Pius Adelani, Ph.D., Associate Professor of Inorganic Chemistry 
General Chemistry I

My course is classified as Virtual, but I will also record all the meetings through Zoom (a cloud-based videoconferencing platform) and upload them on Canvas (a learning-management platform) for students who elect to take the class asynchronously. 

I will schedule meetings through Zoom and students will meet during the normal school timetable. I will give reading assignments and provide PowerPoint materials. There will be group problem-solving sessions (two or three students) through breakout rooms on Zoom. 

I will conduct the laboratory section through a platform called Beyond Labz. The lab consists of 14 modules, including an orientation and safety session. In each module, I will give pre-lab assignments using Beyond Labz worksheets. Thereafter, I will give a pre-lab lecture to address students’ questions.

In-Person/Virtual (IPV)

These courses are designed to be flexible (in person or virtual). Students in these courses may opt to attend the entire semester in person or virtually. In-person classes will be much smaller than usual to practice social distancing. Students may be limited to attending in-person classes on a rotating basis, for example, every Thursday for a Tuesday-Thursday course. Students participating in person may flex to the virtual (V) format as needed to accommodate changes in their situation. 

In-Person/Virtual courses will delay the in-person component until Tuesday, Sept. 1. More information about how often a student may attend an in-person class will be available soon.

Sergio Palacios, Ph.D., Associate Professor of Management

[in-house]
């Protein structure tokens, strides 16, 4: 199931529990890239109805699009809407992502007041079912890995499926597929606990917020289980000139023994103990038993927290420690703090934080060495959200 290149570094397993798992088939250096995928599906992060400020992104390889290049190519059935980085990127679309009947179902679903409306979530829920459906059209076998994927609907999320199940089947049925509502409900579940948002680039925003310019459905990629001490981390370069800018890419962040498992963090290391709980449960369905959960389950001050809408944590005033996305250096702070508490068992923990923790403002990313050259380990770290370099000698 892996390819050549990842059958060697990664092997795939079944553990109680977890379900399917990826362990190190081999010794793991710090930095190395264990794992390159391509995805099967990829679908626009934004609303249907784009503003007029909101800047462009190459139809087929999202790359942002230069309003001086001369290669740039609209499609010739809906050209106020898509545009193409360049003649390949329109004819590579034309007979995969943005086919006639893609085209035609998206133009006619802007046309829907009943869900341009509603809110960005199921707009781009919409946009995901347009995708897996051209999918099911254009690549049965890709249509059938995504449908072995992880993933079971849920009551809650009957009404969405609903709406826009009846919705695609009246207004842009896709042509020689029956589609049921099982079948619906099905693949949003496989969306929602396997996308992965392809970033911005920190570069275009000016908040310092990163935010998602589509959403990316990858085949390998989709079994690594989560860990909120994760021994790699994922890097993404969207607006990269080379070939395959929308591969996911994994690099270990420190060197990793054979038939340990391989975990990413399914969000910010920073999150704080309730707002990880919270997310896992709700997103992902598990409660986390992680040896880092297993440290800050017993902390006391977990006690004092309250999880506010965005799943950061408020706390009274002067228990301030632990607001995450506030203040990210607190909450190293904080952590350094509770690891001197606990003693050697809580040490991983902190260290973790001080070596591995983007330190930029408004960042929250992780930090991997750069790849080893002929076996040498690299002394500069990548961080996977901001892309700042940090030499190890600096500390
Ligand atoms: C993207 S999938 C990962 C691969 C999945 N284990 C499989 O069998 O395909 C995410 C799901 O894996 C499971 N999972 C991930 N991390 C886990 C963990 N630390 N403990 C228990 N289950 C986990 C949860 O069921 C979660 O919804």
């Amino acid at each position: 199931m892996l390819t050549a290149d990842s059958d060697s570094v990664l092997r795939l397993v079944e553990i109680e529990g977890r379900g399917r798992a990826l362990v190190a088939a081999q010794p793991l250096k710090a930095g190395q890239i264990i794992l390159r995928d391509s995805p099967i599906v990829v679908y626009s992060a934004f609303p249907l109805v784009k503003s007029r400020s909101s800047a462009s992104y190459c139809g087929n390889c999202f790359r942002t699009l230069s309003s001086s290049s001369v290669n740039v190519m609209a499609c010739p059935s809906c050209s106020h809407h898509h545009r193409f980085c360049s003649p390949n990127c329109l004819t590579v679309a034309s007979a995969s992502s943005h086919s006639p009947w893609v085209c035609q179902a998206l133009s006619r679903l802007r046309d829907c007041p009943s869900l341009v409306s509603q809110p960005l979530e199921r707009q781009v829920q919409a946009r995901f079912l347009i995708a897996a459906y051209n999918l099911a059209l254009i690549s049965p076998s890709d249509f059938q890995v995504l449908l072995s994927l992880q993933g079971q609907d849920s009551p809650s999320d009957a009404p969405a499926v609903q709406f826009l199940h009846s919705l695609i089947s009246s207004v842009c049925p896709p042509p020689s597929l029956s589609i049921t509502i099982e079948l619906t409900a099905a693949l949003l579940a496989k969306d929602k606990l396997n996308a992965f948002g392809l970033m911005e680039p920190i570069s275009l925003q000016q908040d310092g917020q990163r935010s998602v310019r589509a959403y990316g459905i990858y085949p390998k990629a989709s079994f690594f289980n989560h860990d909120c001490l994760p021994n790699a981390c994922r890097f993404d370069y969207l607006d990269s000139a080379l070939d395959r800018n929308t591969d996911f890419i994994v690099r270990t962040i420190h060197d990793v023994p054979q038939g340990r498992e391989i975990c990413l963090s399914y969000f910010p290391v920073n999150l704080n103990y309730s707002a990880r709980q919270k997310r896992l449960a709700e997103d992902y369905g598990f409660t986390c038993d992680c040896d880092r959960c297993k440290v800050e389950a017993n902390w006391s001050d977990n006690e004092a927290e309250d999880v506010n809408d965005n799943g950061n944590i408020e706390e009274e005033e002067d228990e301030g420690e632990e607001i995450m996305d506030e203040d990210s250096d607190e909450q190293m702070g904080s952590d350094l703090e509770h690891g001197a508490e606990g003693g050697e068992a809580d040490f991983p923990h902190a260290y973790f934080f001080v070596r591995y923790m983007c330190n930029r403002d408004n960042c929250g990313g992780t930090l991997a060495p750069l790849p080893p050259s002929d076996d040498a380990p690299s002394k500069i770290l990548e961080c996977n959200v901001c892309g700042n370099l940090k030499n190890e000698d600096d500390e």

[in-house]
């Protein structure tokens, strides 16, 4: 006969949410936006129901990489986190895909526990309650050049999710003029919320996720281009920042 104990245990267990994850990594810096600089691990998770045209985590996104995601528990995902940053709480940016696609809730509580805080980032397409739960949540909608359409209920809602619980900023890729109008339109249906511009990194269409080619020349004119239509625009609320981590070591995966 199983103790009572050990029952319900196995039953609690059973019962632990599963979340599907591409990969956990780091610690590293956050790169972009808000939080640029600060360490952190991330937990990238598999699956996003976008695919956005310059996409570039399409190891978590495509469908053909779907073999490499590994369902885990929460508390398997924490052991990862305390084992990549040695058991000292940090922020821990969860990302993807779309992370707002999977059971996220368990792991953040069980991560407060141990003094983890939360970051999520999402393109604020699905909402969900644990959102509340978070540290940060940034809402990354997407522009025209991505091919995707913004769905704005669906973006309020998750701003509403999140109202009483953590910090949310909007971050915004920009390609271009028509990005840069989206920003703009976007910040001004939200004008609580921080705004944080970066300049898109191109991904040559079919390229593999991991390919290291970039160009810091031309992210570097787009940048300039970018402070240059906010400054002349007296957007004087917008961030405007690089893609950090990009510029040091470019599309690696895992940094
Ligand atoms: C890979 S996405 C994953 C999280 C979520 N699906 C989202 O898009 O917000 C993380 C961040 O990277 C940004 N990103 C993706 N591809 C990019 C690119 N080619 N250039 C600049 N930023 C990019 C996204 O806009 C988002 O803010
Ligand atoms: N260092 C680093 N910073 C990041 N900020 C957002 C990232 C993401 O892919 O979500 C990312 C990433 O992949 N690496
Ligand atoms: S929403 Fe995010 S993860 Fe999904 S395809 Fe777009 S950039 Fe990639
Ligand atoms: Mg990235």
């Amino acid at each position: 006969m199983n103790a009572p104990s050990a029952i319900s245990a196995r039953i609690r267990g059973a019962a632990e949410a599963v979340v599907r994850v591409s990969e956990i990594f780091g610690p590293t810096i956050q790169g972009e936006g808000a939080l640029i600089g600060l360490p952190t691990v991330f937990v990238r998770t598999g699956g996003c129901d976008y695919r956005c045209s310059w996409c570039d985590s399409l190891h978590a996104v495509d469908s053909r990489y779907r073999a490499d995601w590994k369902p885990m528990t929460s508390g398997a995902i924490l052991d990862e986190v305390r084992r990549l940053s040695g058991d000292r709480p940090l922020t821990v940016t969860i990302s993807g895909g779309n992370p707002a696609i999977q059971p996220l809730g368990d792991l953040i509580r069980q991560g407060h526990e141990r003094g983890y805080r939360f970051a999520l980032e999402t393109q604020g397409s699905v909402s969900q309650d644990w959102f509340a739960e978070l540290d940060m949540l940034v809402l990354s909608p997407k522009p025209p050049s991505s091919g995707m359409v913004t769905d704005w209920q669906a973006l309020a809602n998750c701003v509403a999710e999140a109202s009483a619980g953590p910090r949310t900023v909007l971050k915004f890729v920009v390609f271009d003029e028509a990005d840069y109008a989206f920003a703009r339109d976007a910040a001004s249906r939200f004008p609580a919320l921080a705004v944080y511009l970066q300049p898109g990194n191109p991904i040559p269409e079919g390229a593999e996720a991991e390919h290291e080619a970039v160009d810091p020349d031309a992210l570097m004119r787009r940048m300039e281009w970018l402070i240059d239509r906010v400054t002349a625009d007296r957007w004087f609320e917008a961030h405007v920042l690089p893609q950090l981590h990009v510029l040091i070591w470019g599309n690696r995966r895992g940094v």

Innovation and Entrepreneurial Opportunities 

My goals are:

  1. to offer the same level of engagement as a face-to-face course, for both students who are in attending in person and those attending virtually
  2. to provide challenging problem-solving activities and rigorous entrepreneurial experiences that allow students to develop their entrepreneurial skills. 
A screenshot captured by Sergio Palacios, Ph.D., from one of his classes via Zoom.

Typically, we spend time crafting and validating solutions and business models to solve particular problems. I’m planning to have a rotating volunteer student in the classroom managing the Zoom chat. That way, I can quickly respond to questions in both the virtual and the face-to-face setting. 

The course is highly experiential, and we will conduct multiple team activities that challenge students to think about new solutions. One of those is a revenue model innovation, in which students prototype 10 different revenue models for a startup. This includes creating napkin sketches, a visual business model and presenting it to the class. 

Juan Ocampo, Ph.D., Associate Professor of Mechanical Engineering
Senior Design Project I

Senior Design Project is a transitional, two-semester course between the academic experiences and becoming a practicing engineer. 

I am developing the first half of the class (in Fall 2020) as a remote-working environment for our students, where the students will work from home on their design responsibilities and will have online tools like Microsoft Teams to discuss synchronous and asynchronous engineering challenges, accomplishments and scheduling. The students will work individually on their engineering design and there will be formal, weekly student-faculty meetings and formal, biweekly industry-University briefings in person and virtually. 

I will create videos and share reading material for the students to watch and help them through the design process.